Idiopathic pulmonary fibrosis (IPF) is a lung disease in which lung tissue becomes progressively more scarred and stiff. This makes it more and more difficult to breathe.
There’s currently no cure for IPF, but new drugs have been able to slow the rate of decline and improve quality of life. Other treatment possibilities include supplemental oxygen, pulmonary rehabilitation to help you breathe better, and lung transplants. Experimental research studies are ongoing to find new treatments.
Why is early treatment important?
Early IPF treatment is important because it can slow the progression of the disease and improve your quality of life. It also contributes to knowledge of IPF and the results of different treatment courses on life expectancy. Treatments include:
- Medication: New drug treatments may slow the rate of IPF lung scarring. This is important, because lung scarring is irreversible.
- Supplemental oxygen and physical therapy: These improve lung function, which can help you manage IPF and function more normally.
- Exercise: Maintaining and increasing your muscle mass can improve your survival time, according to a recent study.
- A lung transplant: This may significantly prolong your life. The younger you are, the better qualified you’ll be for a transplant.
- GERD treatment: Taking medication for gastroesophageal reflux disease (GERD), which most people with IPF have, is associated with
less lung scarring and longer survival time.
What treatments are available?
Your doctor will discuss with you what treatment regimen may be best for your particular case.
The most important development in treating IPF is the availability of new drugs. In 2014, the U.S. Food and Drug Administration (FDA) approved the use of two new drugs for IPF: nintedanib (Ofev) and pirfenidone (Esbriet). The drugs don’t cure IPF, but they help to prevent further scarring and slow the progression of the disease. Medical studies report that both drugs produced “a statistically significant slowing” in the decline of lung function. The same studies indicated that nintedanib produced somewhat better results than pirfenidone.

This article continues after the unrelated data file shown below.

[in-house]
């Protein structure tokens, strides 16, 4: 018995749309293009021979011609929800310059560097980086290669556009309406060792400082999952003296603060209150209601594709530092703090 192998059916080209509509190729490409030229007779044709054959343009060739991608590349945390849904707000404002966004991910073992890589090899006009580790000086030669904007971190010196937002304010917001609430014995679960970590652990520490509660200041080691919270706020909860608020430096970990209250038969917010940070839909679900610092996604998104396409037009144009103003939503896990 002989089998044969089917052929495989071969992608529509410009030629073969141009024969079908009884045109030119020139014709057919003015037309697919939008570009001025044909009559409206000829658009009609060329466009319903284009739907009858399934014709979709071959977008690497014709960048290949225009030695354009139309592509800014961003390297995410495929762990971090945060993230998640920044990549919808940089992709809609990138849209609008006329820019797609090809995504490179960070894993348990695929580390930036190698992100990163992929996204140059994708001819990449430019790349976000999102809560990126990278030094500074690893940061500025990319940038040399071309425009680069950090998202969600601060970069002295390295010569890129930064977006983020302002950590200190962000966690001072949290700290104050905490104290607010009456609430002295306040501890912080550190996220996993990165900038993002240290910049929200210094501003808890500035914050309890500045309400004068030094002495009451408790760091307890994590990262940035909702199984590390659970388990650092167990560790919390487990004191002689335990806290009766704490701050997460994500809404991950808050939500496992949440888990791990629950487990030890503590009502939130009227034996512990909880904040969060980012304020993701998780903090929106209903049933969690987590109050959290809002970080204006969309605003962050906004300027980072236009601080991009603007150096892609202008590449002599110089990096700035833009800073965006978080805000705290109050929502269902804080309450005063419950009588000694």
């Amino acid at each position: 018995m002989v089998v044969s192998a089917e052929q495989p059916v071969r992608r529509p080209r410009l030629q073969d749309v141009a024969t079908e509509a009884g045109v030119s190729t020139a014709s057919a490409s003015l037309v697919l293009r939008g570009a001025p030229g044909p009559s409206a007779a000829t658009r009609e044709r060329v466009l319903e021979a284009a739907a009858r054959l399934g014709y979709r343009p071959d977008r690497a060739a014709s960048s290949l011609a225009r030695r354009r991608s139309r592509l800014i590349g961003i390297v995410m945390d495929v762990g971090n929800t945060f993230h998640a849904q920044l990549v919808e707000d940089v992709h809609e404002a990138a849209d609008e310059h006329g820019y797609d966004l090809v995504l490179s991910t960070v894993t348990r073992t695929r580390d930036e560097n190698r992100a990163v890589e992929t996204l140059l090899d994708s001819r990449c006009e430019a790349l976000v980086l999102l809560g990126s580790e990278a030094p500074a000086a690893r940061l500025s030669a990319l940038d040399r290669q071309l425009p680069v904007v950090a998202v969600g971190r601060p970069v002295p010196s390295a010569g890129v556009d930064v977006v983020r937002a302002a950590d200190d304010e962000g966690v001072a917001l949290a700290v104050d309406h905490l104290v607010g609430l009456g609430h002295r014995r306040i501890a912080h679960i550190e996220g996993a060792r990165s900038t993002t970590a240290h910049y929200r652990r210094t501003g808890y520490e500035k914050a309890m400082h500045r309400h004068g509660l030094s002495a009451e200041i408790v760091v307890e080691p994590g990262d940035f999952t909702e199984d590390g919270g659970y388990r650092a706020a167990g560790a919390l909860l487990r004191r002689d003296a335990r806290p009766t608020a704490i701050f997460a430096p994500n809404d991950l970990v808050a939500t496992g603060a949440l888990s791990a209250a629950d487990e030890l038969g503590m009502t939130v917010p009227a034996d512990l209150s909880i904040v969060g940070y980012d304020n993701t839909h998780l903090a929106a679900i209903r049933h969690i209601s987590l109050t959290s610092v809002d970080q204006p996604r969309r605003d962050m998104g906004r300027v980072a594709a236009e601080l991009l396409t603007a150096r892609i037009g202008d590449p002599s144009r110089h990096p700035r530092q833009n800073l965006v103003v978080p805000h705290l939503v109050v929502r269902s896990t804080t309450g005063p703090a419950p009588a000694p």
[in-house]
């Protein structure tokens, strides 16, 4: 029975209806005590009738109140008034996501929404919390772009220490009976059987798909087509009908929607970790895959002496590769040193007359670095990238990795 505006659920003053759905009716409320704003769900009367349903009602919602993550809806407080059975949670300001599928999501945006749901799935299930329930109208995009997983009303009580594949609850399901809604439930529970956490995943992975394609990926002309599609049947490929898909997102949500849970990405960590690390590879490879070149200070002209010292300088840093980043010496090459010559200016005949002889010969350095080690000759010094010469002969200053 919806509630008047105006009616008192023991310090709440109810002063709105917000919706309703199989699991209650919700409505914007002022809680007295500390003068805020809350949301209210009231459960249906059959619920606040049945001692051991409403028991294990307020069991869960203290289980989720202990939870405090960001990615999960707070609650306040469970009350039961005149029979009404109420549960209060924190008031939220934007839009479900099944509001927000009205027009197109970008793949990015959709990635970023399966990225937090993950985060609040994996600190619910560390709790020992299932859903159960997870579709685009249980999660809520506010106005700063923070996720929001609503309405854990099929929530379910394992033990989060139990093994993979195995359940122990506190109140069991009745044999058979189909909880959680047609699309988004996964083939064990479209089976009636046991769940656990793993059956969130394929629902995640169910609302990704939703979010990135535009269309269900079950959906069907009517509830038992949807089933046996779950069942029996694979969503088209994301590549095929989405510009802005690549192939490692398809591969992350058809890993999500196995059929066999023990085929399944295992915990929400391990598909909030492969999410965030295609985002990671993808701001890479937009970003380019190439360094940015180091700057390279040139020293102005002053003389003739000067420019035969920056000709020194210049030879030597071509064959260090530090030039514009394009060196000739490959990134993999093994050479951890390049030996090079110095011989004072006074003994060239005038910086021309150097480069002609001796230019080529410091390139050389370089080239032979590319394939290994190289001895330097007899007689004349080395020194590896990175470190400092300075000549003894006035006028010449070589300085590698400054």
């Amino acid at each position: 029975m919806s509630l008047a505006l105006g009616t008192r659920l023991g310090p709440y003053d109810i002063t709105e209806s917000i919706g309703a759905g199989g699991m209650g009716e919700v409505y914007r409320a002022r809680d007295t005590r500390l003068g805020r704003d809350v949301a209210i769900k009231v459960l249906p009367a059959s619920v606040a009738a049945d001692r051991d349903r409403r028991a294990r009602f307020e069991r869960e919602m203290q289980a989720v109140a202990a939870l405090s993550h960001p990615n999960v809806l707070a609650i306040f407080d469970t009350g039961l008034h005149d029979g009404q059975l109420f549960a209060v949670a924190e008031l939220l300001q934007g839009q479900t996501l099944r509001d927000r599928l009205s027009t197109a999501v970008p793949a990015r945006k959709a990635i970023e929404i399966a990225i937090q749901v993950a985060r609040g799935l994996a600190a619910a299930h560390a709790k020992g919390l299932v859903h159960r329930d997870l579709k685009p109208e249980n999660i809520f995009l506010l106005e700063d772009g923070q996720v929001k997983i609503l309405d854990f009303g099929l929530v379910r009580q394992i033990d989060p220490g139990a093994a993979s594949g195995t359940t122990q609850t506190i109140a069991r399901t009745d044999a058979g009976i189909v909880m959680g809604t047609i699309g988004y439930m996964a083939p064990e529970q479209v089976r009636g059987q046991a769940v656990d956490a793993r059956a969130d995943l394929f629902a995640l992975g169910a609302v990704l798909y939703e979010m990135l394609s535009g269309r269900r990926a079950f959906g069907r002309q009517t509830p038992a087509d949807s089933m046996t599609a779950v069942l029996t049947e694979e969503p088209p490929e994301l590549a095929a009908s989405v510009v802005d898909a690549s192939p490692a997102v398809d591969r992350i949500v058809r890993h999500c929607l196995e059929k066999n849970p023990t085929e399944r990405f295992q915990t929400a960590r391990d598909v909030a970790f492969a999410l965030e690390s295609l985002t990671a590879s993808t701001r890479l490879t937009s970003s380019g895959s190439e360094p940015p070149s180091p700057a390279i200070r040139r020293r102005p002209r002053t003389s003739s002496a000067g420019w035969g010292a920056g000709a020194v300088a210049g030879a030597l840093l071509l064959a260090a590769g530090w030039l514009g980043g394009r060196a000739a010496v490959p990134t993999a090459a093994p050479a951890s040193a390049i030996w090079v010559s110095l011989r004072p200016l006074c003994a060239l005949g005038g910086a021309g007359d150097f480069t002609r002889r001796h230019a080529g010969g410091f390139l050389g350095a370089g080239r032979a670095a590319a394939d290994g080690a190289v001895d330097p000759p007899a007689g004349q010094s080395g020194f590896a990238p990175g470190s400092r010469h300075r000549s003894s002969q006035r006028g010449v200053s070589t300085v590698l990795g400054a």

The standard care for IPF is supportive. A small portable oxygen tank can supply additional oxygen to help you breathe, especially when you’re more active. This is important for your comfort and also to prevent right-sided heart problems caused by low oxygen levels in your blood.
Pulmonary rehabilitation is a program designed to help you cope with IPF and improve your quality of life. It involves exercises in breathing, stress reduction, and education. One recent study showed that exercise training improved lung function.
Lung transplantation can improve your quality of life and your lifespan, but it also has some risks. IPF is now a leading reason for lung transplants in the United States, accounting for almost half of the lung transplants that were performed in 2013.
Are there lifestyle treatment options?
Besides medical treatment options, there are things you can do to help manage and live better with the disease:
- If you smoke, stop. Smoking is correlated with the occurrence of IPF, and smoking aggravates the disease.
- Lose weight if you are overweight, and maintain a healthy weight. Extra weight makes it harder to breathe.
- Keep up to date with flu and pneumonia vaccinations. Both illnesses are harmful to people with IPF.
- Treat gastroesophageal reflux or sleep apnea if you have them. These are often present in IPF patients.
- Monitor your oxygen levels at home.
- Take vitamin and mineral supplements, as recommended.
- Join an IPF support group.